In the last post, we took a look at some of the tips that we should all know when riding in a group. As we said last time, lone-riding is great and something we all enjoy, but when riding with a group of friends - or strangers, there are certain considerations that we must all make. Here is part two.
Keep your lights on - and if you have spotlights (dual-sport bikes), use them too. You can never be too visible on the road, and the road leader uses your lights to count those following. A bike without lights on is a danger to the group and can easily fall behind where there is no 'sweep' rider.
Arrive for your group ride with a full tank of fuel. There is probably nothing more annoying to others than having to stop for one-or-two riders to fill-up because they 'forgot'! Also, ride the bike that suits the route you intend taking because having a bike with a five-liter tank capacity in a group of 25 liter tanks becomes a pain!
Keep within the 'safe-zone' of the pack - ride behind the leader and ahead of the 'sweep' at all times. 'Breezing' your road leader will cost you at the next stop, while falling behind the 'sweep' places you at risk. If you experience any problem while in a group, remember the golden rule - pull off the road and stop. No-one will think anything about you being cautious, but don't abuse this by stopping for photo-opportunities, smoke or rest-breaks and other non-emergency needs unless you absolutely can't hold it in anymore!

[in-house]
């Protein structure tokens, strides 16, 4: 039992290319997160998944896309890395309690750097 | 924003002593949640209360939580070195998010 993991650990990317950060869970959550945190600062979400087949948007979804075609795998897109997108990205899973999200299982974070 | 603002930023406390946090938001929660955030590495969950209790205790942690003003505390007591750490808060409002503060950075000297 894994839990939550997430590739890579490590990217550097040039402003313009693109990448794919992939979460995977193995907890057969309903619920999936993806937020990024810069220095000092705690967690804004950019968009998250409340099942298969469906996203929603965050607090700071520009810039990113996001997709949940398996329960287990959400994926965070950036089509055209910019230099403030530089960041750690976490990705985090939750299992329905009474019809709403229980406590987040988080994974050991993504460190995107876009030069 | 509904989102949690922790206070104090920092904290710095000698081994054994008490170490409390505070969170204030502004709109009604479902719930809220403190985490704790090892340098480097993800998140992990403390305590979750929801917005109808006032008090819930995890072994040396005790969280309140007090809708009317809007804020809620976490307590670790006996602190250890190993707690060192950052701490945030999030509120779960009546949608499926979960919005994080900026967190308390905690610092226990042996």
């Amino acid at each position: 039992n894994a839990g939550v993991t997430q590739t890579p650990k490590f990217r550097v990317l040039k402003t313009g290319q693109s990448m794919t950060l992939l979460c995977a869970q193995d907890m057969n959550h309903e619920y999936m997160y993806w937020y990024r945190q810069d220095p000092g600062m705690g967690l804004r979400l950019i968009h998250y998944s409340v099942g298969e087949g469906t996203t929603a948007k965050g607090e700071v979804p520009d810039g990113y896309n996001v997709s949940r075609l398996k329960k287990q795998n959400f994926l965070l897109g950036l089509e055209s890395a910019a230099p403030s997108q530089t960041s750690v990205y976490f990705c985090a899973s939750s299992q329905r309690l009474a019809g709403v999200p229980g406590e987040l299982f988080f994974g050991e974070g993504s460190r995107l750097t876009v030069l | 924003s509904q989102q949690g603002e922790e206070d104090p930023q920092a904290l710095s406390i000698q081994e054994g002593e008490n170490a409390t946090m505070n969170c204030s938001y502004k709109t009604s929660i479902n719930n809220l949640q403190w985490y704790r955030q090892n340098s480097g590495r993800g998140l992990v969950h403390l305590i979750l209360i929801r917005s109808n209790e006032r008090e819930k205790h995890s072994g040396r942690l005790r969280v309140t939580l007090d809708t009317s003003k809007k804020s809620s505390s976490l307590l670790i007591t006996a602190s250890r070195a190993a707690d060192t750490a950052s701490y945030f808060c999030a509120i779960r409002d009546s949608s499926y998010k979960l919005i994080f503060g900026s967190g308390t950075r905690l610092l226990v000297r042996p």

Overtaking in a group can also be a dangerous process, because of the follow-my-leader mindset that we adopt in groups. Just because the guy ahead of you makes the pass without any problems, don't assume that you can do likewise. Ride your ride when it comes to overtaking and rather play catch-up than loose your life following blindly. A good road leader will attempt to stay in the oncoming lane as long as possible to indicate to the rest of the pack that the road is clear, but don't underestimate the space you need personally to pass safely.
Remember that you are ALWAYS responsible for your own speed, especially when riding in a group. Some may think it's cool to race at 90 km/h or more through a residential area, but you don't have to. The same applies for traffic lights: the riders in front of you ride through a red light, because the one in front was dumb-enough to give a bit of extra gas at an orange light? Simply stop!
Your behavior as part of a group differs from the chances and attitudes you may have as a single rider. If you are arrogant and abusive of other road - users or even pedestrians, remember that the guy behind you is more likely to get the punishment that you deserve as the recipient of your behavior strikes back. If you want to be the tough-guy on the ride, do it on your own and avoid group riding altogether!
And finally, fatigue is a real 'killer' in group rides because unlike single riding, your eyes are constantly watching the guy ahead of you bobbing and weaving down the road, and that has a profound effect on your ability to concentrate. Recognise when fatigue sets-in and pull-over to rest when you feel you can't go any further. Good road leaders tend to ride with this in mind, so check the distances that will be traveled in each leg beforehand, and if concerned, raise it with the leader.